Race weekend review - Spain 05 May 2003
So what did the Spanish Grand Prix really mean? First and foremost it confirmed the excellence of one car - and it wasn't the Ferrari F2003-GA. It was actually the Renault R23.
When you consider that the car created by Mike Gascoyne's design team is thought to have considerably less power than the Ferrari (anything up to 100bhp less, depending upon whom you believe) yet it finished less than six seconds behind the red car, the inferences are clear.
Here's what Michael Schumacher thought: "To be honest it wasn't a surprise. By looking at and studying the sort the sort of lap times they were doing all weekend, I was thinking that it was going to be a tough race, and they didn't do the times on Friday just by luck, Jarno, for example, and then Fernando yesterday in qualifying. So I was expecting a very tough fight, and so it was."
It was also confirmation that the stakes in the tyre war are very even at present. Schumacher reported that his Bridgestones were initially good early in each stint but lost efficiency towards the end, as one would expect, but then said that later in the race on his final set the situation got better the longer he stayed out. Alonso reported that his Michelins were consistent throughout.
The new Ferrari has become the new benchmark overnight, as expected, however. Though it still has some things that need to be ironed out in its set-up, it looks to be the best overall package. Interestingly, however, McLaren chief Ron Dennis said over the weekend that he does not agree with supposition that the McLaren Mercedes MP4-17D has lost its edge since the first three races (two of which it won). "I know you base that on grid positions," he said, "but our view is that the car is still very competitive in race trim and that it is better to look at results."
McLaren, of course, has its own new MP4-18A in the wings under development, and before the race Dennis said the team did not feel the need to rush it into races and has no intention of letting itself get panicked into any knee-jerk reaction. There is no reason why that view should change after the race, even though Schumacher is now only four points behind Raikkonen in the drivers' title chase and Ferrari is three points shy of McLaren in the constructors'. McLaren's downfall in Spain was a product of driver error and poor fortune, rather than a performance issue, and its worth noting that Coulthard's eighth place on the grid was achieved with sufficient fuel to use a two-stop race strategy, whereas the top five were all ready for three stops.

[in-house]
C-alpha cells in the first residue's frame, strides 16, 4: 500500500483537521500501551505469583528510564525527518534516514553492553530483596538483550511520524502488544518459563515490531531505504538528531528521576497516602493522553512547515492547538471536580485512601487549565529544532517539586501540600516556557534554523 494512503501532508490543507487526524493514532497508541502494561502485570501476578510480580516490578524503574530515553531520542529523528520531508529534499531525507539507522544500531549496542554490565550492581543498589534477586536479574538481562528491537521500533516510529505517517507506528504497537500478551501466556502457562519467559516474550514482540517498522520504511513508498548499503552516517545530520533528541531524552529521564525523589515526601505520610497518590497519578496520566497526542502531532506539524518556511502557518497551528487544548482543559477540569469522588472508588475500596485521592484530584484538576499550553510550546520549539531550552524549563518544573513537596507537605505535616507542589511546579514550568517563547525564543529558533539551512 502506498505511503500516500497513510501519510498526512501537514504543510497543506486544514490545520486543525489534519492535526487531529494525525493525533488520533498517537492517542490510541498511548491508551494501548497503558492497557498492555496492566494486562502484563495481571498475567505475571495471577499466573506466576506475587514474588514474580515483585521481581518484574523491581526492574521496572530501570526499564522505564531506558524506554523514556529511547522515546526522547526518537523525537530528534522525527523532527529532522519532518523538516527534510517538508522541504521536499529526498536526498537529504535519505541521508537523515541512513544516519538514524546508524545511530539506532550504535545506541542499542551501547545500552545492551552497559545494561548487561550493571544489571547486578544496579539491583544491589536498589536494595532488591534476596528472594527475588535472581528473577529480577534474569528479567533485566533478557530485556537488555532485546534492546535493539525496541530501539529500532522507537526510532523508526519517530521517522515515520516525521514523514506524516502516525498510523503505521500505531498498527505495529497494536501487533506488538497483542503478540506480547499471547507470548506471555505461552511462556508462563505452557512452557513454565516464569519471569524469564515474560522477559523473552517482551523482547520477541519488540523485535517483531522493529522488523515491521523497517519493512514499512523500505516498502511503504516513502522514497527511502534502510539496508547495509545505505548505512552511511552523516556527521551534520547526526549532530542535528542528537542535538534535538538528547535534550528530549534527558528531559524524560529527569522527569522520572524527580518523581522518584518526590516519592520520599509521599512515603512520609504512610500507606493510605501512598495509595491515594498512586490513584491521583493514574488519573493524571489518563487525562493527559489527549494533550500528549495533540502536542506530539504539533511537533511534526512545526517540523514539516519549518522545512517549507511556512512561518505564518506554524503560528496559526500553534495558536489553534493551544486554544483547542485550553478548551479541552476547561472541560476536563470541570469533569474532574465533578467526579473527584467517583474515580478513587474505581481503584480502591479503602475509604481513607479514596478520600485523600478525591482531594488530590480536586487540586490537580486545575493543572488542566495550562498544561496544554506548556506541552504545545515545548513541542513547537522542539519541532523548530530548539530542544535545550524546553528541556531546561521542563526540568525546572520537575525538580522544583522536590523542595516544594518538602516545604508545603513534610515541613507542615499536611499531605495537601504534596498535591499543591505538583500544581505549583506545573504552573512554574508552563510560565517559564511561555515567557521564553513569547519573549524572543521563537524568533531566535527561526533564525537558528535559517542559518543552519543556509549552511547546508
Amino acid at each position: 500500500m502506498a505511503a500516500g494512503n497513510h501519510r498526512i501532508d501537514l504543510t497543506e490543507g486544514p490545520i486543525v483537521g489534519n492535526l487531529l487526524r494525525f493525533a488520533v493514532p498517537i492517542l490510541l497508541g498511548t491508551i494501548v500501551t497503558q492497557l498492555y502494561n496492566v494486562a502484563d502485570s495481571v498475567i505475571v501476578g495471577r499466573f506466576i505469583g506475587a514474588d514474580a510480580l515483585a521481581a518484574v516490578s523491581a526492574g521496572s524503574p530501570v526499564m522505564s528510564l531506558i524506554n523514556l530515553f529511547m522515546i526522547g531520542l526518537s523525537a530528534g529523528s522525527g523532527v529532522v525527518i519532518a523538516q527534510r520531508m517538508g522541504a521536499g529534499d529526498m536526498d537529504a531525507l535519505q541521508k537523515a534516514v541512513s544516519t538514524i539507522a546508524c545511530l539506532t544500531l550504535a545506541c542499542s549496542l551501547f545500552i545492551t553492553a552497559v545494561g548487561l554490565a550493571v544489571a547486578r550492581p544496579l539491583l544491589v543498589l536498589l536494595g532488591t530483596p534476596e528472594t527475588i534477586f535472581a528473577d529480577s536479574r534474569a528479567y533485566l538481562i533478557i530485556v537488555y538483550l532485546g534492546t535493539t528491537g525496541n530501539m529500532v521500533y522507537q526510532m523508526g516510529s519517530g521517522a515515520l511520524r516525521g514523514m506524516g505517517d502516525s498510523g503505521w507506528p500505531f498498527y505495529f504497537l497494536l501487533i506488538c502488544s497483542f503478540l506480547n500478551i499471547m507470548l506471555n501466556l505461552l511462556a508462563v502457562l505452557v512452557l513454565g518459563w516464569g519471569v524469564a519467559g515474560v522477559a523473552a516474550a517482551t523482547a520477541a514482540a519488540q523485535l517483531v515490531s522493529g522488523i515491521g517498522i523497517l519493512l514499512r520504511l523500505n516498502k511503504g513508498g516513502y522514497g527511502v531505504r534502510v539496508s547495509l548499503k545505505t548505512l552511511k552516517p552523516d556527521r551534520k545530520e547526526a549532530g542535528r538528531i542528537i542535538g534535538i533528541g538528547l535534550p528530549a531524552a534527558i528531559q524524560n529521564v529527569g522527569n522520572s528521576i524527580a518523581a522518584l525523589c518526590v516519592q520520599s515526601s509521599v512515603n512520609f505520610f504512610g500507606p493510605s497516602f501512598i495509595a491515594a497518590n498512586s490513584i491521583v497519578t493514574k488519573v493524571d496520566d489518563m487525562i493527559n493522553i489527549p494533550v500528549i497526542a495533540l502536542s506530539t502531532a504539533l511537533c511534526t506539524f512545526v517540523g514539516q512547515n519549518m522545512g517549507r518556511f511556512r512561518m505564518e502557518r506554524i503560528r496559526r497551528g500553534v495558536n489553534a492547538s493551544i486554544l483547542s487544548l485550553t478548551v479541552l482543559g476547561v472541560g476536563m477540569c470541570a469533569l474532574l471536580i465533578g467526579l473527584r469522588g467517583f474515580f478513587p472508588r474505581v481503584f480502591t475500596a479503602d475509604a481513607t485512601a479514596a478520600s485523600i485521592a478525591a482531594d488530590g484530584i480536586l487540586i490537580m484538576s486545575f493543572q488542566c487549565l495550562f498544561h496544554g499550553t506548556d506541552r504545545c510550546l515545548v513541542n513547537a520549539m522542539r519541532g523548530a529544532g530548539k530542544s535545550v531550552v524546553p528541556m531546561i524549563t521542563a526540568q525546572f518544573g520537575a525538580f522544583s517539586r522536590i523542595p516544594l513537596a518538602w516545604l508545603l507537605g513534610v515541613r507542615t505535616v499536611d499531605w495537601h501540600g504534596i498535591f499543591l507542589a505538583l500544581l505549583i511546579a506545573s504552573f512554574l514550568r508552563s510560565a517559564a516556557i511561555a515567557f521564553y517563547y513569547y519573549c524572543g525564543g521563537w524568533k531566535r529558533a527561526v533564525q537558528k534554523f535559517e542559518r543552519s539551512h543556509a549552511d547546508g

That point actually puts Toyota's qualifying performance into even better perspective, since Panis was sixth fastest, also on a two-stop plan. The Frenchman should have scored points but for a gearbox failure, but team-mate da Matta, on a three-stopper, drove superbly for sixth place and would probably have been fifth but for a long brake pedal preventing him getting close enough to Ralf Schumacher in the slow corners. Scoring points has got one monkey off the team's back, and on a circuit for which it had good set-ups Toyota showed the sort of tremendous potential that had BMW Williams worrying before the start of the season. In Spain the FW25 appeared still to have a way to go to match the levels of downforce of its major rivals, and that is where much of its handling problems stemmed from.
Jaguar didn't have much to shout about with Pizzonia's second disastrous launch control failure in two races, but its strategy in running Webber on two stops and harder Michelins paid off with its first points of the season and that was a much-need fillip.
Sauber Petronas had a tough time balancing its C22, which owes something to downforce levels and the way it uses its Bridgestones, but in the race Frentzen would have scored a point but for suspension failure. Life is now tough in Sauber's neck of the F1 woods, with BAR Honda, Toyota and Jaguar looking ever stronger, and Jordan Ford's victory in Brazil didn't do the Swiss team any favours either. After a gutsy drive from Ralph Firman, the latter scored another point, and BAR Honda should have too had Button not collided with Coulthard.
Minardi Ford may be down the back, almost in a category of its own, but the inter-team duel between Wilson and Verstappen is in its own right another fascinating aspect of the 2003 season.
So, Ferrari is right back on top of its game, and Renault is continuing to maintain an impressive challenge. BMW Williams has more aero work to do and McLaren Mercedes needs some stability again after its misfortune but does not believe that the F2003-GA is a quantum leap.
The prospects for Austria are tantalising.